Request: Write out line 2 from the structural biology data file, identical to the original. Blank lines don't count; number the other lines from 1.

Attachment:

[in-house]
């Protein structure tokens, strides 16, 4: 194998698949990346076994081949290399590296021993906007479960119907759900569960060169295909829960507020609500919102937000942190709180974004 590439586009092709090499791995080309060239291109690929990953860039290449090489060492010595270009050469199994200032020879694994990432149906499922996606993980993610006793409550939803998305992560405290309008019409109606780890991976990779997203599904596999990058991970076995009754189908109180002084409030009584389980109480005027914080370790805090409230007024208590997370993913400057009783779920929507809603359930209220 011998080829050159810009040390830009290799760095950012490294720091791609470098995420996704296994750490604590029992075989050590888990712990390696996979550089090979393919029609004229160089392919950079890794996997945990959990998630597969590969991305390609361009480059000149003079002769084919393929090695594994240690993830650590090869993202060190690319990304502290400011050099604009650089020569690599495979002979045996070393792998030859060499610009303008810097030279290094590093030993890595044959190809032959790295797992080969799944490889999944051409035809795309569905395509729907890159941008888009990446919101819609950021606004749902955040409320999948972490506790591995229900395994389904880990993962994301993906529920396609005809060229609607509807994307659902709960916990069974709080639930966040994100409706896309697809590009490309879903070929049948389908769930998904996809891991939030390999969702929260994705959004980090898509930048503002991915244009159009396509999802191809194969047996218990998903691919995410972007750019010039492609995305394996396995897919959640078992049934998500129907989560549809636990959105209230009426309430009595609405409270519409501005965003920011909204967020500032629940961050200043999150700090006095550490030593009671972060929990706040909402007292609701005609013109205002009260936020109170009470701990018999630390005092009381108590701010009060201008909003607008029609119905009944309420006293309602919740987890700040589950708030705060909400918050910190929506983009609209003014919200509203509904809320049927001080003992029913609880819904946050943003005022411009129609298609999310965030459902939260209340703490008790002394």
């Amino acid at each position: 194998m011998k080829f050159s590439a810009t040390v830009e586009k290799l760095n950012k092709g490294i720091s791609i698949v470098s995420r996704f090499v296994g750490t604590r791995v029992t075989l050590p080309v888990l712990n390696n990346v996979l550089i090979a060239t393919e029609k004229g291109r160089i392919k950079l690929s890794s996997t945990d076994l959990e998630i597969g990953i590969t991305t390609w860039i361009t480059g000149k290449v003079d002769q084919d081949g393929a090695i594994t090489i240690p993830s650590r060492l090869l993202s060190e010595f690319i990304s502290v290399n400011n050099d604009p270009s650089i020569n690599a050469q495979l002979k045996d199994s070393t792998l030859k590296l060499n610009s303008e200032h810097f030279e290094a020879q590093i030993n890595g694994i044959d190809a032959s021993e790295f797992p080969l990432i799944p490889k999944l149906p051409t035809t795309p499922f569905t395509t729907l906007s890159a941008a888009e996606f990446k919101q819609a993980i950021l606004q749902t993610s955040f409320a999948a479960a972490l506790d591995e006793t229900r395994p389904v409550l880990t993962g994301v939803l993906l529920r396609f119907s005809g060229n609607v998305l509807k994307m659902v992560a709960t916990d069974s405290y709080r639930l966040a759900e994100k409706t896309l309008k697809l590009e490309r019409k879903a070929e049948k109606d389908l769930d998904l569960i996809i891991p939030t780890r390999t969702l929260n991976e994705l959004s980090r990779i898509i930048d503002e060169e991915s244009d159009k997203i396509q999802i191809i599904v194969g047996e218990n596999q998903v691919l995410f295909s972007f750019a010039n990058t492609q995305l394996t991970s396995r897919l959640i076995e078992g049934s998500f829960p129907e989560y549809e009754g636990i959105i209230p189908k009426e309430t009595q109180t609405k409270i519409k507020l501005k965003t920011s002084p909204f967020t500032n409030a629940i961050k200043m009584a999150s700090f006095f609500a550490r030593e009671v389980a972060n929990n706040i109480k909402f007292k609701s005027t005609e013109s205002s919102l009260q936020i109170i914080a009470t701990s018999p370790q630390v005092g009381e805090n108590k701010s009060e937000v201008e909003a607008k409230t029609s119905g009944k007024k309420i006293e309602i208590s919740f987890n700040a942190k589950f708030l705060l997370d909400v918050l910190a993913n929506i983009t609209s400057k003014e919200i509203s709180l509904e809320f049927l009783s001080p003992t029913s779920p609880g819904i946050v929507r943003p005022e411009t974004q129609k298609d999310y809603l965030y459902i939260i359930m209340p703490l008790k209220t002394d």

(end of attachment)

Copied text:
């Protein structure tokens, strides 16, 4: 194998698949990346076994081949290399590296021993906007479960119907759900569960060169295909829960507020609500919102937000942190709180974004 590439586009092709090499791995080309060239291109690929990953860039290449090489060492010595270009050469199994200032020879694994990432149906499922996606993980993610006793409550939803998305992560405290309008019409109606780890991976990779997203599904596999990058991970076995009754189908109180002084409030009584389980109480005027914080370790805090409230007024208590997370993913400057009783779920929507809603359930209220 011998080829050159810009040390830009290799760095950012490294720091791609470098995420996704296994750490604590029992075989050590888990712990390696996979550089090979393919029609004229160089392919950079890794996997945990959990998630597969590969991305390609361009480059000149003079002769084919393929090695594994240690993830650590090869993202060190690319990304502290400011050099604009650089020569690599495979002979045996070393792998030859060499610009303008810097030279290094590093030993890595044959190809032959790295797992080969799944490889999944051409035809795309569905395509729907890159941008888009990446919101819609950021606004749902955040409320999948972490506790591995229900395994389904880990993962994301993906529920396609005809060229609607509807994307659902709960916990069974709080639930966040994100409706896309697809590009490309879903070929049948389908769930998904996809891991939030390999969702929260994705959004980090898509930048503002991915244009159009396509999802191809194969047996218990998903691919995410972007750019010039492609995305394996396995897919959640078992049934998500129907989560549809636990959105209230009426309430009595609405409270519409501005965003920011909204967020500032629940961050200043999150700090006095550490030593009671972060929990706040909402007292609701005609013109205002009260936020109170009470701990018999630390005092009381108590701010009060201008909003607008029609119905009944309420006293309602919740987890700040589950708030705060909400918050910190929506983009609209003014919200509203509904809320049927001080003992029913609880819904946050943003005022411009129609298609999310965030459902939260209340703490008790002394």